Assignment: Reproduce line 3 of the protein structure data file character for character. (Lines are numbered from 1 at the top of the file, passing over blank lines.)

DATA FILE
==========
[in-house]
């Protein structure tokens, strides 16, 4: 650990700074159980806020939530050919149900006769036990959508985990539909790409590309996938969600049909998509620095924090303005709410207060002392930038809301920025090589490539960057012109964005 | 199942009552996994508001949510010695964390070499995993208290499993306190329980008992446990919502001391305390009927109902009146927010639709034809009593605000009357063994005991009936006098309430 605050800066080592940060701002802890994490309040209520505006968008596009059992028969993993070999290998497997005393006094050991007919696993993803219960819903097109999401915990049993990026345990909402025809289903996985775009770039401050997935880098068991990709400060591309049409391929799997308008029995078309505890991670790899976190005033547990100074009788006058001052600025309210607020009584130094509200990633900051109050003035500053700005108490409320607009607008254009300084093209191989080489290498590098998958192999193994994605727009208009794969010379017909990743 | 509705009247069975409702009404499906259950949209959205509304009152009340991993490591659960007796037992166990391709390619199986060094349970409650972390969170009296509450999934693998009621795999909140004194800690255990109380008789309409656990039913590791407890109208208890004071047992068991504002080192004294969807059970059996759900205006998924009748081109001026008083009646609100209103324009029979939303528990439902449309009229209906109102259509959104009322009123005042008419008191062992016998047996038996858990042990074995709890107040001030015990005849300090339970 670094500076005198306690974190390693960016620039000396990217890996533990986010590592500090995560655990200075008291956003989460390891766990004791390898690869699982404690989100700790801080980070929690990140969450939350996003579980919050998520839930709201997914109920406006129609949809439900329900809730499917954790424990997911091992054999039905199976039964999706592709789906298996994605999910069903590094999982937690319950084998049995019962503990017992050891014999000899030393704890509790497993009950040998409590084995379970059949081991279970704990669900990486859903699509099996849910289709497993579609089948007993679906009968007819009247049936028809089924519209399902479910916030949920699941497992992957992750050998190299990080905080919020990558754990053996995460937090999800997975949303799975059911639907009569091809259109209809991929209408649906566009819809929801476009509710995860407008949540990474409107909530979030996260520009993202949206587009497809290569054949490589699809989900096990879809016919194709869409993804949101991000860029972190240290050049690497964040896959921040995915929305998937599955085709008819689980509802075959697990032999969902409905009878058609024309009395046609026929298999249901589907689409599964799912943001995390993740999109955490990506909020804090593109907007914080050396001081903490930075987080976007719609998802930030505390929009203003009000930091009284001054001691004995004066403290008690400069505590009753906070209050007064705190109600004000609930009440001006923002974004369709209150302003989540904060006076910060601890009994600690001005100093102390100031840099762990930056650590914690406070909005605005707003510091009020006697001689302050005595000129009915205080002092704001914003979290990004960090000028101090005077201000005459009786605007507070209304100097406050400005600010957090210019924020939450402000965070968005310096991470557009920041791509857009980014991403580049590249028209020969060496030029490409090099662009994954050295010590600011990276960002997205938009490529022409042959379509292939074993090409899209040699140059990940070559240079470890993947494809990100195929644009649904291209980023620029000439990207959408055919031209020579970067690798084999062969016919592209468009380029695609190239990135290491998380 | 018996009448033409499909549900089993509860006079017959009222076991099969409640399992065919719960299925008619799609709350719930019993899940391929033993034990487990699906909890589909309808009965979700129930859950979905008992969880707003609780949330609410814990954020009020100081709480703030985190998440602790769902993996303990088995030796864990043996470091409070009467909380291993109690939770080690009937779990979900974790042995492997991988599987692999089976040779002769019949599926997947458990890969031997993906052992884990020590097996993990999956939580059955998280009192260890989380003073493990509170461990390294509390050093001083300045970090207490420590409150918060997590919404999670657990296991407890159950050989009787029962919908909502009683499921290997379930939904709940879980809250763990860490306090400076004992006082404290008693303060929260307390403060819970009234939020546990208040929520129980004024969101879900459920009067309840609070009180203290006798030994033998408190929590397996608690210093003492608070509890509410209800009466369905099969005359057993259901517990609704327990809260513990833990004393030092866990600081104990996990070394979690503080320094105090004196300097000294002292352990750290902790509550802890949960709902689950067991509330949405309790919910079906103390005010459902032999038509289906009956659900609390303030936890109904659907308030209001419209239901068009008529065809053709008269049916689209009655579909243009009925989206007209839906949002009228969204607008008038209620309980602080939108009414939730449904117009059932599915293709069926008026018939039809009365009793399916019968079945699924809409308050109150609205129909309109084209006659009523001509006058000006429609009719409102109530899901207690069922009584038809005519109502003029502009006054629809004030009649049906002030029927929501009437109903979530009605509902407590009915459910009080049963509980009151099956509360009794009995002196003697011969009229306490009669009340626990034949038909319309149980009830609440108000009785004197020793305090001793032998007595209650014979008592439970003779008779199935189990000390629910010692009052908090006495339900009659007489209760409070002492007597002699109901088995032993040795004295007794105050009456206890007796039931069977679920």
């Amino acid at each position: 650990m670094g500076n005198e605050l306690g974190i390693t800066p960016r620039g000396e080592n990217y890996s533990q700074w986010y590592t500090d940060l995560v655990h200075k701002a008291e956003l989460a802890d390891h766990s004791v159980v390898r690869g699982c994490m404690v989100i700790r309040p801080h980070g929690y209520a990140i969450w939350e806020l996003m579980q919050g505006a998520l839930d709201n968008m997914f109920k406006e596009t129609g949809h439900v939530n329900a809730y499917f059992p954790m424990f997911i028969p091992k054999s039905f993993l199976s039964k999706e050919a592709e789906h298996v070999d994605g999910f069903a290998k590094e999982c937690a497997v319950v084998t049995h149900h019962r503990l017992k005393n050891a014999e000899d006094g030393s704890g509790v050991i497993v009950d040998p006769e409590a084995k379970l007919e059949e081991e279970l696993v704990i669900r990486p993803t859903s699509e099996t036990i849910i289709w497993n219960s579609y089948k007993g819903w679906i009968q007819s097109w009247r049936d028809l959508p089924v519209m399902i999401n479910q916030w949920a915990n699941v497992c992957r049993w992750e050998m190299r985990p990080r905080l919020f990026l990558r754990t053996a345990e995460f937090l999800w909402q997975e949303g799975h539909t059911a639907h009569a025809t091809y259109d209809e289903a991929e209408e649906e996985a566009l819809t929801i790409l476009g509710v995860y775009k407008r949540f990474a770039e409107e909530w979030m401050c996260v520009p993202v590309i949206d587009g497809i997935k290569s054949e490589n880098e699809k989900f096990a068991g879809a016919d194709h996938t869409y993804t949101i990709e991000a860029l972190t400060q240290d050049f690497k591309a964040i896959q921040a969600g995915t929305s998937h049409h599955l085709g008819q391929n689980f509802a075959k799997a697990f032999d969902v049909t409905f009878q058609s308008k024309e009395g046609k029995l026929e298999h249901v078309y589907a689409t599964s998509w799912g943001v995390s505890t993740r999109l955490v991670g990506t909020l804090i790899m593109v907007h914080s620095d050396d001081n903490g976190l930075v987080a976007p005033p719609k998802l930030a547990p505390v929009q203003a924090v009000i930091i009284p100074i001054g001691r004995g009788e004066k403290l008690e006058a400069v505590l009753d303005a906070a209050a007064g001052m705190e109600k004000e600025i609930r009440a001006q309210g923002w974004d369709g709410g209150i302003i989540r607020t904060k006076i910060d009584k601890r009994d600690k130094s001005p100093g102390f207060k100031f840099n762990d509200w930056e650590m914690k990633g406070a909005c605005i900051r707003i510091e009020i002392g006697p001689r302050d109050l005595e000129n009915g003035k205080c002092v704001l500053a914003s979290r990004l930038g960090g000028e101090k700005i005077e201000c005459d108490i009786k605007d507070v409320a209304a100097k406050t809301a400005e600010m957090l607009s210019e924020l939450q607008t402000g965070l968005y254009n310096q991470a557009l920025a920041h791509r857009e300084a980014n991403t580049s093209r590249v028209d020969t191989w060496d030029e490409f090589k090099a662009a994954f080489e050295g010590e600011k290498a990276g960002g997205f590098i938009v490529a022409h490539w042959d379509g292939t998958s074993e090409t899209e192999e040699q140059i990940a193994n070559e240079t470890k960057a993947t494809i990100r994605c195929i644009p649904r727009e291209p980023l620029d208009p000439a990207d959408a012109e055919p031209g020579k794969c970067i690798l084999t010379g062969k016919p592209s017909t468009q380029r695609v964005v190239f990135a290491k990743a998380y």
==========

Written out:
């Amino acid at each position: 650990m670094g500076n005198e605050l306690g974190i390693t800066p960016r620039g000396e080592n990217y890996s533990q700074w986010y590592t500090d940060l995560v655990h200075k701002a008291e956003l989460a802890d390891h766990s004791v159980v390898r690869g699982c994490m404690v989100i700790r309040p801080h980070g929690y209520a990140i969450w939350e806020l996003m579980q919050g505006a998520l839930d709201n968008m997914f109920k406006e596009t129609g949809h439900v939530n329900a809730y499917f059992p954790m424990f997911i028969p091992k054999s039905f993993l199976s039964k999706e050919a592709e789906h298996v070999d994605g999910f069903a290998k590094e999982c937690a497997v319950v084998t049995h149900h019962r503990l017992k005393n050891a014999e000899d006094g030393s704890g509790v050991i497993v009950d040998p006769e409590a084995k379970l007919e059949e081991e279970l696993v704990i669900r990486p993803t859903s699509e099996t036990i849910i289709w497993n219960s579609y089948k007993g819903w679906i009968q007819s097109w009247r049936d028809l959508p089924v519209m399902i999401n479910q916030w949920a915990n699941v497992c992957r049993w992750e050998m190299r985990p990080r905080l919020f990026l990558r754990t053996a345990e995460f937090l999800w909402q997975e949303g799975h539909t059911a639907h009569a025809t091809y259109d209809e289903a991929e209408e649906e996985a566009l819809t929801i790409l476009g509710v995860y775009k407008r949540f990474a770039e409107e909530w979030m401050c996260v520009p993202v590309i949206d587009g497809i997935k290569s054949e490589n880098e699809k989900f096990a068991g879809a016919d194709h996938t869409y993804t949101i990709e991000a860029l972190t400060q240290d050049f690497k591309a964040i896959q921040a969600g995915t929305s998937h049409h599955l085709g008819q391929n689980f509802a075959k799997a697990f032999d969902v049909t409905f009878q058609s308008k024309e009395g046609k029995l026929e298999h249901v078309y589907a689409t599964s998509w799912g943001v995390s505890t993740r999109l955490v991670g990506t909020l804090i790899m593109v907007h914080s620095d050396d001081n903490g976190l930075v987080a976007p005033p719609k998802l930030a547990p505390v929009q203003a924090v009000i930091i009284p100074i001054g001691r004995g009788e004066k403290l008690e006058a400069v505590l009753d303005a906070a209050a007064g001052m705190e109600k004000e600025i609930r009440a001006q309210g923002w974004d369709g709410g209150i302003i989540r607020t904060k006076i910060d009584k601890r009994d600690k130094s001005p100093g102390f207060k100031f840099n762990d509200w930056e650590m914690k990633g406070a909005c605005i900051r707003i510091e009020i002392g006697p001689r302050d109050l005595e000129n009915g003035k205080c002092v704001l500053a914003s979290r990004l930038g960090g000028e101090k700005i005077e201000c005459d108490i009786k605007d507070v409320a209304a100097k406050t809301a400005e600010m957090l607009s210019e924020l939450q607008t402000g965070l968005y254009n310096q991470a557009l920025a920041h791509r857009e300084a980014n991403t580049s093209r590249v028209d020969t191989w060496d030029e490409f090589k090099a662009a994954f080489e050295g010590e600011k290498a990276g960002g997205f590098i938009v490529a022409h490539w042959d379509g292939t998958s074993e090409t899209e192999e040699q140059i990940a193994n070559e240079t470890k960057a993947t494809i990100r994605c195929i644009p649904r727009e291209p980023l620029d208009p000439a990207d959408a012109e055919p031209g020579k794969c970067i690798l084999t010379g062969k016919p592209s017909t468009q380029r695609v964005v190239f990135a290491k990743a998380y």